A prominent feature in the photo at the top of the page and in Burt's book were the deflection scales on two of the turrets - Monday & Friday.   But how to replicate this?   I remembered the master modeler Jim Baumann had made is own deflection scale decals for his HMS Courageous build a few years back.   So, I e-mailed Jim and asked him if he could share them with him, which he graciously did.   Once I had the artwork from Jim, I contacted Mark Tutton from Starfighter Decals, who printed and mailed them to me.  The only problem was that Jim had designed his for the much large 15 inch gun turrets of Courageous, but I figured I would be able to cut these to fit the Gin Palace turrets.

I started by repainting the turrets black.   I made a few mistakes along the way - I painted the entire turret and both barrels black, in a color that I thought matched the color of the decals, then noticed in the photo above the back of the turret and the barrels were the main color.   After some more trial and error, I got the look I (thought) I wanted.   I left adding the decals until later, to avoid wrecking the decals once on.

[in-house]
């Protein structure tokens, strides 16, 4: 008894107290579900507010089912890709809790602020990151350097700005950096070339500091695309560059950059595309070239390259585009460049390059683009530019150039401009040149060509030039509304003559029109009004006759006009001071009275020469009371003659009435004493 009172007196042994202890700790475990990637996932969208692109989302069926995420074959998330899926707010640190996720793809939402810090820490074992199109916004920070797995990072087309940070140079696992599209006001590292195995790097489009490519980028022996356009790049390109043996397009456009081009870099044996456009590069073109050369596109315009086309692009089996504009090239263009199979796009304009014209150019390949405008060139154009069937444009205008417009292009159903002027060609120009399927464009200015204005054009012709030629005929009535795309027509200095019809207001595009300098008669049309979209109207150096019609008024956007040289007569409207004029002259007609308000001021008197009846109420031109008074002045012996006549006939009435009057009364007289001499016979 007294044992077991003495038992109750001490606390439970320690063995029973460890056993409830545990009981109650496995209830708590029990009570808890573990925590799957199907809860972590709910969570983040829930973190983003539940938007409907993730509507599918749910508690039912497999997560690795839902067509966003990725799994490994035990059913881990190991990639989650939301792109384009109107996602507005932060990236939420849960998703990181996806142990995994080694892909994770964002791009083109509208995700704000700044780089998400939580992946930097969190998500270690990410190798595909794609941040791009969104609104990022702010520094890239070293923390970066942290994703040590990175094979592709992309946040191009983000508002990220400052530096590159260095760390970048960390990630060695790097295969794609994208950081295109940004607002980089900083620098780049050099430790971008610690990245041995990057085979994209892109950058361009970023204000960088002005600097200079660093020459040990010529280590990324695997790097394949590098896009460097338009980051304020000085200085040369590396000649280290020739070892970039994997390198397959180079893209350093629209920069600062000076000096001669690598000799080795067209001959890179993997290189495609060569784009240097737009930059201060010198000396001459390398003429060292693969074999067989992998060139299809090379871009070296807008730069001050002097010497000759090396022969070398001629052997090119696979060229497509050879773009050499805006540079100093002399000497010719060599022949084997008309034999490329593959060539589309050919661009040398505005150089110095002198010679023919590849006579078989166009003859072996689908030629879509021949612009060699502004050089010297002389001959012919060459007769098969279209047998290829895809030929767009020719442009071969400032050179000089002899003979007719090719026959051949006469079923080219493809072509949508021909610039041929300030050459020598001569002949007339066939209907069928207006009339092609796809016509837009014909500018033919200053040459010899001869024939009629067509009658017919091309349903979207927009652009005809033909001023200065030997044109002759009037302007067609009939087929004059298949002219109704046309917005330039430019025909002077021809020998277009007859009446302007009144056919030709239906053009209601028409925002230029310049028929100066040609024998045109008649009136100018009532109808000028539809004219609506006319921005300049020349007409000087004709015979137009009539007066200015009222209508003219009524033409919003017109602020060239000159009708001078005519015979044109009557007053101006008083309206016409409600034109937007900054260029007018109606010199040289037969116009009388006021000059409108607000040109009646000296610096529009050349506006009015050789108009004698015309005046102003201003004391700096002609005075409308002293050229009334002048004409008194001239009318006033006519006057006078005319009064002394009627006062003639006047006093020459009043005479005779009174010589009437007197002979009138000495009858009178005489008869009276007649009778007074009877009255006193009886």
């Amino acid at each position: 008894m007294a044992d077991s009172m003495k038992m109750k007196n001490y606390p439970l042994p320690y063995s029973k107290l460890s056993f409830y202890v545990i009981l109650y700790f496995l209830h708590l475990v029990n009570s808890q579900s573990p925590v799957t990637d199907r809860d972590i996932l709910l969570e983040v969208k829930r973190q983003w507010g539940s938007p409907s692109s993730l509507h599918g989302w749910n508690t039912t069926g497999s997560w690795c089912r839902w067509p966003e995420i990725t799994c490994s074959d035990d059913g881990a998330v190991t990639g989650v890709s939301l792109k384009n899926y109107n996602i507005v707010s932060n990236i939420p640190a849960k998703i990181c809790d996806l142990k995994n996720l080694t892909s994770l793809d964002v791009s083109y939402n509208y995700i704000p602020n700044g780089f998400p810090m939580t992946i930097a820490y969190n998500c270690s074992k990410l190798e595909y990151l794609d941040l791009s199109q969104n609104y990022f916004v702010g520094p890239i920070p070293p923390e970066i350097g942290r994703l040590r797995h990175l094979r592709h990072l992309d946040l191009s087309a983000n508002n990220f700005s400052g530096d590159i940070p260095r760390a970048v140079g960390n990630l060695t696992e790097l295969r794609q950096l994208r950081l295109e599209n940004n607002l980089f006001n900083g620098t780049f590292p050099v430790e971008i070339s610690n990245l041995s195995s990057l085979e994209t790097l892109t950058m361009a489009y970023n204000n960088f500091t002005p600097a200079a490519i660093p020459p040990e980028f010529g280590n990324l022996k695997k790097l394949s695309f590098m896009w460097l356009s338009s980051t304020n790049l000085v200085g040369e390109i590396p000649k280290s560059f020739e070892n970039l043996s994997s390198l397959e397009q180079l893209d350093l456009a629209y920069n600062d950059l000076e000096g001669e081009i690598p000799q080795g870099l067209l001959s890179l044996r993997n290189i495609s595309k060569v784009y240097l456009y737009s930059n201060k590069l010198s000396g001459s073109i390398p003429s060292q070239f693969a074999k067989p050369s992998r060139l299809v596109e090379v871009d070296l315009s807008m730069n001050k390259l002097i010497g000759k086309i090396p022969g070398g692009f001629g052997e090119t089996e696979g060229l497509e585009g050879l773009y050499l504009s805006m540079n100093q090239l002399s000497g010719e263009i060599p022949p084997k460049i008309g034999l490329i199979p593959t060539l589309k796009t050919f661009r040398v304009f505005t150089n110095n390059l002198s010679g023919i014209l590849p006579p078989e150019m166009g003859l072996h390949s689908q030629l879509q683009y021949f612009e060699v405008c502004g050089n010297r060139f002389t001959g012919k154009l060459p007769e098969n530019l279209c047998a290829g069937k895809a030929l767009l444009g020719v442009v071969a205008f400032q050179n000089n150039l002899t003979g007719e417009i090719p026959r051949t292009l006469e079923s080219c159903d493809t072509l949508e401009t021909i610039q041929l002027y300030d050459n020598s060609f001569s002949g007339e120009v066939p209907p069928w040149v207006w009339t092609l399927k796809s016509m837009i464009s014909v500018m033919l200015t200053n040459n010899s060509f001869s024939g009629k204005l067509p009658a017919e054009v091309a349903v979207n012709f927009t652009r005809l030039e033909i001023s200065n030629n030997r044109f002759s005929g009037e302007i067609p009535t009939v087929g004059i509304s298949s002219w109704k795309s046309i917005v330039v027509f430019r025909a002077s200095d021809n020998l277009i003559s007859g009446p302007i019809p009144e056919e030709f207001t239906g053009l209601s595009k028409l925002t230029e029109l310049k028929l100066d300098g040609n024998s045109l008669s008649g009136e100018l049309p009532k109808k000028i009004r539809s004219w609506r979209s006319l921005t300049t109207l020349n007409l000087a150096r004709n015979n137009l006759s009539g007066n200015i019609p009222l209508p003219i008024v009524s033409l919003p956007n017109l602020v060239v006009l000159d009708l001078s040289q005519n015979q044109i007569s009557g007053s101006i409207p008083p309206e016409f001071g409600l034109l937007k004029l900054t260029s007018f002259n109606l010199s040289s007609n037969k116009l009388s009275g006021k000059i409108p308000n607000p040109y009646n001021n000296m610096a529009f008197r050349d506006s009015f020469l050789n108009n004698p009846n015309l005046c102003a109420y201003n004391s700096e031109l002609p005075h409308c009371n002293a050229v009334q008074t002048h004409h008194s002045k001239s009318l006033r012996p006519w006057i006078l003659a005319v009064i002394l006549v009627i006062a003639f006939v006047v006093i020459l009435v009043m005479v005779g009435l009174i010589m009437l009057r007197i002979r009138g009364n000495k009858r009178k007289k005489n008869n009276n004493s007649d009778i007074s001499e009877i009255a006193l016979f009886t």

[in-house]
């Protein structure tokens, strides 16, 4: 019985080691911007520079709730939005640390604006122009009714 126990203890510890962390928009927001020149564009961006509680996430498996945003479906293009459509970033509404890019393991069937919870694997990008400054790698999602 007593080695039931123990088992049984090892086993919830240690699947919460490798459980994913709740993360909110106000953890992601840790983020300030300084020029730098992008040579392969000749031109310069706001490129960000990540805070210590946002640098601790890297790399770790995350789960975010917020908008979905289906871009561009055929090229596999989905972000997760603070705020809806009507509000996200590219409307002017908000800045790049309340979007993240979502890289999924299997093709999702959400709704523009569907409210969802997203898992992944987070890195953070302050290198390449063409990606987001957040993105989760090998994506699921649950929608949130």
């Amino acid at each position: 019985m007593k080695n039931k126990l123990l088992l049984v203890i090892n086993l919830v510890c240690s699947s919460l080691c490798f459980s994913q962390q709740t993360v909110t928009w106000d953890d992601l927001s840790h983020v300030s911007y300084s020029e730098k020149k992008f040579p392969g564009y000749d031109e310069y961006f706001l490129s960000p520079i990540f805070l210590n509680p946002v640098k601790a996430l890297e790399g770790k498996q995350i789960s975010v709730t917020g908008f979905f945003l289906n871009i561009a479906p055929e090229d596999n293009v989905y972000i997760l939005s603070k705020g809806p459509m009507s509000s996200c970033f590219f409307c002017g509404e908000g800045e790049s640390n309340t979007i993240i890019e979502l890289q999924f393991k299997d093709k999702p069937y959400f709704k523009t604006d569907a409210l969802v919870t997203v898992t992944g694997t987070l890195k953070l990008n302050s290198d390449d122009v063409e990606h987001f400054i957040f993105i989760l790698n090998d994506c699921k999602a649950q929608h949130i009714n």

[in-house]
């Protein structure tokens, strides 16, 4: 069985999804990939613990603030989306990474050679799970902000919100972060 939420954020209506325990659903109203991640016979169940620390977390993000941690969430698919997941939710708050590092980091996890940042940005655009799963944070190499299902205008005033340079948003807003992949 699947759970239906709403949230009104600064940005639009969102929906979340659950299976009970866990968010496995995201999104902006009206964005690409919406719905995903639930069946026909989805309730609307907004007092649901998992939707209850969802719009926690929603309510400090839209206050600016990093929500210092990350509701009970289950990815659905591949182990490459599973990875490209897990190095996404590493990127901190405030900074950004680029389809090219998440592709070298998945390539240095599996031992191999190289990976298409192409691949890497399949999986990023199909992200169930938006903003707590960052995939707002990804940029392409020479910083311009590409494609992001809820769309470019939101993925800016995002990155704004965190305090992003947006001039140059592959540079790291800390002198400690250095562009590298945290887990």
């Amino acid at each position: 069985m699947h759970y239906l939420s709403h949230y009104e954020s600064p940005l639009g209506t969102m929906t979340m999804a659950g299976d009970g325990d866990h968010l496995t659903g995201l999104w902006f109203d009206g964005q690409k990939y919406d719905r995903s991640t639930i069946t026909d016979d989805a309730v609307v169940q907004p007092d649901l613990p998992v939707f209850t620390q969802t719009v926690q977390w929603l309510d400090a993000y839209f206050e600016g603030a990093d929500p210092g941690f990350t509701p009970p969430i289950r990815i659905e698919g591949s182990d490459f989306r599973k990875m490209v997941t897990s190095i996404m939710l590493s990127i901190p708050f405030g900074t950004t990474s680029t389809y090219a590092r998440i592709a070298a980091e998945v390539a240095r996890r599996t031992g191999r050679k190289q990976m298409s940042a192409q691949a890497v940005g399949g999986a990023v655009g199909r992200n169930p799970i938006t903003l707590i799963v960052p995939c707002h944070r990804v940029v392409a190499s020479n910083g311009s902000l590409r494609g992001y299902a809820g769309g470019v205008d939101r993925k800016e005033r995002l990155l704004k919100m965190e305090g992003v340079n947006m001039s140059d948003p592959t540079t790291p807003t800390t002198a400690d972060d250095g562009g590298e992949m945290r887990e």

At this point, about the only major thing left to do was add the photo-etch railings, which I began to do, working from the forward superstructure on down.

I then added the leadsman platforms, again from the WEM Tiger set, along with some railings.

With the railings on and the leadsman platforms attached, I decided to add awning stanchions from Lion Roar.  These are EXTREMELY fiddly (at least I found them to be), but when finished, they really add to the overall "busy" look of the ship.  Just be prepared to lose more than a few.